cascade168 is offline   Reply With Quote
Old 09-06-06, 06:37 PM   #9
McDave
Senior Member
 
Join Date: Jun 2006
Bikes:
Posts: 1,404
Mentioned: 0 Post(s)
Tagged: 0 Thread(s)
Quoted: 0 Post(s)
Quote:
Originally Posted by cascade168
These folks are great:

http://www.boltdepot.com/

Everything comes neatly labelled and in individual bags. Fast service and shipping. Good prices. I've tried a bunch of different places and these folks are the best I have found.
+1 on Bolt Depot.

Word to the wise for those upgrading to stainless bolts: put a dab of anti-seize on the threads otherwise they may gall when you tighten them. If they gall you may have to break them to get them off. Worst case you will have to drill out the remains.
McDave is offline   Reply With Quote
Old 09-07-06, 06:39 AM   #10
HillRider 
Senior Member
 
Join Date: Aug 2005
Location: Pittsburgh, PA
Bikes: '''96 Litespeed Catalyst, '05 Litespeed Firenze, '06 Litespeed Tuscany, '12 Surly Pacer, All are 3x8,9 or 10. It is hilly around here!
Posts: 28,917
Mentioned: 2 Post(s)
Tagged: 0 Thread(s)
Quoted: 95 Post(s)
Quote:
Originally Posted by mmerner
I strip, break and round-out heads of alot of screws.
The several sources recommended for replacement bolts are all good info but maybe you should consider a more fundamental question. I hope this doesn't come across as condecending but why do you damage so many fasteners? Would better quality tools, replacing worn allan wrenches and developing better tightening technique reduce the damage?
HillRider is offline   Reply With Quote
Old 09-07-06, 07:11 AM   #11
rea1high
as seen on crimewatch
 
rea1high's Avatar
 
Join Date: Aug 2006
Location: UK
Bikes:
Posts: 211
Mentioned: 0 Post(s)
Tagged: 0 Thread(s)
Quoted: 0 Post(s)
these guys supply anything you like. if they don't have it, they'll make it.

http://stigfasteners.easywebstore.co.uk/

Sweet!
rea1high is offline   Reply With Quote
Old 09-08-06, 10:04 AM   #12
MudPie
Senior Member
 
MudPie's Avatar
 
Join Date: May 2004
Location: Southern California
Bikes:
Posts: 1,874
Mentioned: 0 Post(s)
Tagged: 0 Thread(s)
Quoted: 0 Post(s)
Quote:
Originally Posted by HillRider
.... I hope this doesn't come across as condecending but why do you damage so many fasteners? Would better quality tools, replacing worn allan wrenches and developing better tightening technique reduce the damage?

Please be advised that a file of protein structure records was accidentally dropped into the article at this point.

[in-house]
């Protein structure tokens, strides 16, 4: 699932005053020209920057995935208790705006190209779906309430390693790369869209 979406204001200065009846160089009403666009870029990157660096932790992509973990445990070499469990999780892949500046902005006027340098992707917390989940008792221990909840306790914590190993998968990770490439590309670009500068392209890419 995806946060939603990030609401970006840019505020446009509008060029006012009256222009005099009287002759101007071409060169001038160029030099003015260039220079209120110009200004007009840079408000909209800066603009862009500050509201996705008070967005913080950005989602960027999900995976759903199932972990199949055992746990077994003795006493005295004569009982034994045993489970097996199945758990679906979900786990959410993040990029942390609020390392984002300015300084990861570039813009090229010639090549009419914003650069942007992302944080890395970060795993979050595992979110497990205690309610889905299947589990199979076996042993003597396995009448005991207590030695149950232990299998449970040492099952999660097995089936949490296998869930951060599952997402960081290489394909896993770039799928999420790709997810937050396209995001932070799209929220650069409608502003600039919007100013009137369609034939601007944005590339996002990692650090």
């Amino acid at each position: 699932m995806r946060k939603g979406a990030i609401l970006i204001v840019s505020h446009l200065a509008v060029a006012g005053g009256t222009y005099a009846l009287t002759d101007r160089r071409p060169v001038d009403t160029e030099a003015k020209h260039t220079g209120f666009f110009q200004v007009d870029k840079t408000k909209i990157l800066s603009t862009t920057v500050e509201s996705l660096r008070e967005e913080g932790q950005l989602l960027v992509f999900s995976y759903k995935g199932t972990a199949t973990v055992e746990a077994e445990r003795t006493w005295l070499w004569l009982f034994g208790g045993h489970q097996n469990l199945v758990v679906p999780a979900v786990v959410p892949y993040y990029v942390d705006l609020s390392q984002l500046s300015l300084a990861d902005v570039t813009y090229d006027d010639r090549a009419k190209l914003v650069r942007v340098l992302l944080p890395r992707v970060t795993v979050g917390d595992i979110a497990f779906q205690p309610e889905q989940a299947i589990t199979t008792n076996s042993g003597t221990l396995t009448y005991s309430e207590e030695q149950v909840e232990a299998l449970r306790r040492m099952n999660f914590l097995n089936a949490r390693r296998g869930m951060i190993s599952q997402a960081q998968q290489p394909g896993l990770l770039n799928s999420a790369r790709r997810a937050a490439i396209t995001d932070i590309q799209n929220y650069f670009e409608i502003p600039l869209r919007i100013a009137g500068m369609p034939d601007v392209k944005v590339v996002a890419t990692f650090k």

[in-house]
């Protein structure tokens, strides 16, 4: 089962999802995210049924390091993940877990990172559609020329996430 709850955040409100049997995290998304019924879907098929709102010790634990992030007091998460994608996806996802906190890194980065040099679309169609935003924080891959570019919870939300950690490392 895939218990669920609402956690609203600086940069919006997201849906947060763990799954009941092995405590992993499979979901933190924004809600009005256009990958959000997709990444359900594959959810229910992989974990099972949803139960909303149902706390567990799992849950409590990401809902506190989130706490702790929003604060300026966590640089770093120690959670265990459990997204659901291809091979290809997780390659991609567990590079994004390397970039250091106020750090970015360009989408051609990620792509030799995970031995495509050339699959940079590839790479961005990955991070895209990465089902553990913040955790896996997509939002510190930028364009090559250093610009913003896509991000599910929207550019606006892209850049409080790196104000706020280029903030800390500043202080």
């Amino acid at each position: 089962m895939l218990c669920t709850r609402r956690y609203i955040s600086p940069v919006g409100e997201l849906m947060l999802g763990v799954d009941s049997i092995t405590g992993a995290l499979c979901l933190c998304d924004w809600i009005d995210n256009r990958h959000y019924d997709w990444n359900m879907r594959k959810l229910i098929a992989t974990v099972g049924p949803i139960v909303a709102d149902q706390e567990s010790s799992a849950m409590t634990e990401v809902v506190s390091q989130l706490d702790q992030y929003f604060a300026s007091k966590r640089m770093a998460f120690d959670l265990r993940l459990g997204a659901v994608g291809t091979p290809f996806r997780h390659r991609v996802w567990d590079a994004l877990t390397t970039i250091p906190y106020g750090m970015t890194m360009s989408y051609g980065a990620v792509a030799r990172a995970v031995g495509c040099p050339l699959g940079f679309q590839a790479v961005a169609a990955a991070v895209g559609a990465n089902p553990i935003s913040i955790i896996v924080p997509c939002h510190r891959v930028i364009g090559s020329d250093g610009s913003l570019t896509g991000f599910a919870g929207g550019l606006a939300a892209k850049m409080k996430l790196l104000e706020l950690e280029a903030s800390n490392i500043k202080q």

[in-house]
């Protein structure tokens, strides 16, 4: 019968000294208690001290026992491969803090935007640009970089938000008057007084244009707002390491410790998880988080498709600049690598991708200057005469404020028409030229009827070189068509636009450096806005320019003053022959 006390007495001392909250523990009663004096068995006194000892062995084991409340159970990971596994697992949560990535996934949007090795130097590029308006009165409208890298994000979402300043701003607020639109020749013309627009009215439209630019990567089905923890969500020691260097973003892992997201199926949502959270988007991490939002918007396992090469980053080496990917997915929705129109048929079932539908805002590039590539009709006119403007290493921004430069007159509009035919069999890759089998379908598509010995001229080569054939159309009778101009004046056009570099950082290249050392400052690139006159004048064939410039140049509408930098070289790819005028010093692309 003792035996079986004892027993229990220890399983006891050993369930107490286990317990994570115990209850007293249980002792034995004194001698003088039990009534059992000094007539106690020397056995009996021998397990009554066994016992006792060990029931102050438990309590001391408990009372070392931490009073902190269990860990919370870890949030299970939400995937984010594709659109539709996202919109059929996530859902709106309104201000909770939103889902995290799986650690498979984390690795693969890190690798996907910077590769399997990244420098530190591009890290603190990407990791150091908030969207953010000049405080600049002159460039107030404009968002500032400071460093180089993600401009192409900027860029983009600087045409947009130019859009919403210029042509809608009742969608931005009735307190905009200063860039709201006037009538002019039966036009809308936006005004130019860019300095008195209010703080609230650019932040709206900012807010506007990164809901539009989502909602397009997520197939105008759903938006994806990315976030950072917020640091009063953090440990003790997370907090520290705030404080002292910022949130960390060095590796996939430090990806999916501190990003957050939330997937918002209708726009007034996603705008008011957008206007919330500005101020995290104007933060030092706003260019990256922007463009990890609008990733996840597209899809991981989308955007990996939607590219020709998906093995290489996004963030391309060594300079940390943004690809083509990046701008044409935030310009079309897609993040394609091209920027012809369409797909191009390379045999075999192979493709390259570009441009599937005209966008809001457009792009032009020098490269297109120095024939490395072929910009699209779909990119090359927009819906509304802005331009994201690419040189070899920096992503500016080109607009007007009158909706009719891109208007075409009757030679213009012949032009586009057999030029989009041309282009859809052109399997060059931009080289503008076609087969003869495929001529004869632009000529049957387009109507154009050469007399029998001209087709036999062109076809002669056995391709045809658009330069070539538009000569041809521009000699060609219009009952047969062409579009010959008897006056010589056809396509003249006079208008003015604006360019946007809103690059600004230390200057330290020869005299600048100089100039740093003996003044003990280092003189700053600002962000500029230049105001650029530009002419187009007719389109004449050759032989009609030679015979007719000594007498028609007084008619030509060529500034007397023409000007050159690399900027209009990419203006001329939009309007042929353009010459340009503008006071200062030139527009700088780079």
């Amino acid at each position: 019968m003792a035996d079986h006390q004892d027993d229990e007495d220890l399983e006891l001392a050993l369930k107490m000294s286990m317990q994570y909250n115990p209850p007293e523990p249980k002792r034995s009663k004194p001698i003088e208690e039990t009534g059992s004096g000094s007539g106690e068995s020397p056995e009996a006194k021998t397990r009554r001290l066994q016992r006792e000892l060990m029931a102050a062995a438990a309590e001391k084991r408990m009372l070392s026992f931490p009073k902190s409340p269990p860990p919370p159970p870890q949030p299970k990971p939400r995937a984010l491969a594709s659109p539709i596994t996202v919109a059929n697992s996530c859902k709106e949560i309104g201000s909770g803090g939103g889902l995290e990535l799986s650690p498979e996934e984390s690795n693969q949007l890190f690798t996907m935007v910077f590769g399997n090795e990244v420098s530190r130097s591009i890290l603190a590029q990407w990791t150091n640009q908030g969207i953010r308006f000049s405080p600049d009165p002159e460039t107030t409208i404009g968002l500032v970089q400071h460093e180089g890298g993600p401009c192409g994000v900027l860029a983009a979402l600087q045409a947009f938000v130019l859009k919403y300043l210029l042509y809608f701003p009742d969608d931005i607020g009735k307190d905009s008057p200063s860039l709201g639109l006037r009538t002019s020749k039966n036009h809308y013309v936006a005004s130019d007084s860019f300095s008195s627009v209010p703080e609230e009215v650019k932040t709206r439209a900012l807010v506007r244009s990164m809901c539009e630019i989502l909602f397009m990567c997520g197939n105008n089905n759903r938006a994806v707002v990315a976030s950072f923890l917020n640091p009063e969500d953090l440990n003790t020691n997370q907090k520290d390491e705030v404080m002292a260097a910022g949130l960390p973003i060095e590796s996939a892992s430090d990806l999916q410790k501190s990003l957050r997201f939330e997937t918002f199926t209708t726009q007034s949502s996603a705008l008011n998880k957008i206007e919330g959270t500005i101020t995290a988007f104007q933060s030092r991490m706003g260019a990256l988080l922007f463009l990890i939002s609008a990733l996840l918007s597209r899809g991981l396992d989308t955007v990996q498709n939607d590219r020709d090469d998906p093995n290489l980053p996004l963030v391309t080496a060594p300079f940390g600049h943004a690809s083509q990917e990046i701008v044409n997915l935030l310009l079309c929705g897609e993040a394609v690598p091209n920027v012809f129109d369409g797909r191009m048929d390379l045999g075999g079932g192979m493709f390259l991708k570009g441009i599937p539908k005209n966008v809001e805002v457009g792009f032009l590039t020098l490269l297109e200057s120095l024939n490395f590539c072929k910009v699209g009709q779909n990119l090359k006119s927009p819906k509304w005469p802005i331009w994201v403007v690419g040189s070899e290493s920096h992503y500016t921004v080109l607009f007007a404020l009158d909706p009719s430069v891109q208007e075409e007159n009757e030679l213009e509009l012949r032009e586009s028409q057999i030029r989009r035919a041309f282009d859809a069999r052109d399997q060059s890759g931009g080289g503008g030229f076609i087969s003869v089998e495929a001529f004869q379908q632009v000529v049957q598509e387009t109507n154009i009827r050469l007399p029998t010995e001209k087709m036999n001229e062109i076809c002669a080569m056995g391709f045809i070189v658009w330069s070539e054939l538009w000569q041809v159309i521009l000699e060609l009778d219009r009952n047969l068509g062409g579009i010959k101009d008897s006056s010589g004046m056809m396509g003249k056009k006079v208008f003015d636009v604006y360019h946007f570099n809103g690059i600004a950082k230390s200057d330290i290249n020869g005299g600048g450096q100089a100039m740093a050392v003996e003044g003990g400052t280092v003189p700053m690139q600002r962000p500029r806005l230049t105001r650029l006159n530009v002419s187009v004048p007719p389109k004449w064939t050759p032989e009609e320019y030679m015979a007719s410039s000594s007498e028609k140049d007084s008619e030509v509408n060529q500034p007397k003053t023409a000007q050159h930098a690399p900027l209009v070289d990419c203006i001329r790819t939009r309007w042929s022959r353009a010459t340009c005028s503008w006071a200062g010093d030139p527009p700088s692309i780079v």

Hillrider has a good point.

How are your fasteners failing? Are they failing during installation (too much torque) or removal? Is the tool mating area getting messed up (perhaps the tool is messed-up)?
MudPie is offline   Reply With Quote
Old 09-13-06, 02:20 PM   #13
mmerner
okay maybe not.
Thread Starter
 
mmerner's Avatar
 
Join Date: Jun 2004
Location: waukesha, wi
Bikes: oh a bunch.
Posts: 598
Mentioned: 0 Post(s)
Tagged: 0 Thread(s)
Quoted: 0 Post(s)
maybe I don't pay enough attention to what I'm working on? maybe I'm too strong? maybe I just wreck the cheap stuff, maybe it's the tools? Probably a little of everything.

example, I put on a new chainring. started tightening the first bolt, got allmost tight, and stripped it. same thing happened on the second bolt. no problems with new bolts from the hardware store.

replacing brake pads on my road bike, it's has those tiny little screws for the pad. 2mm hex/allen head. first one was allready rounded out. another one I rounded because it was real tight. ended up using a plyers to get them all out.

Quote:
Originally Posted by HillRider
The several sources recommended for replacement bolts are all good info but maybe you should consider a more fundamental question. I hope this doesn't come across as condecending but why do you damage so many fasteners? Would better quality tools, replacing worn allan wrenches and developing better tightening technique reduce the damage?
__________________
question everything.
mmerner is offline   Reply With Quote
Reply


Thread Tools Search this Thread
Search this Thread:

Advanced Search

Posting Rules
You may not post new threads
You may not post replies
You may not post attachments
You may not edit your posts

BB code is On
Smilies are On
[IMG] code is On
HTML code is Off



All times are GMT -6. The time now is 12:46 AM.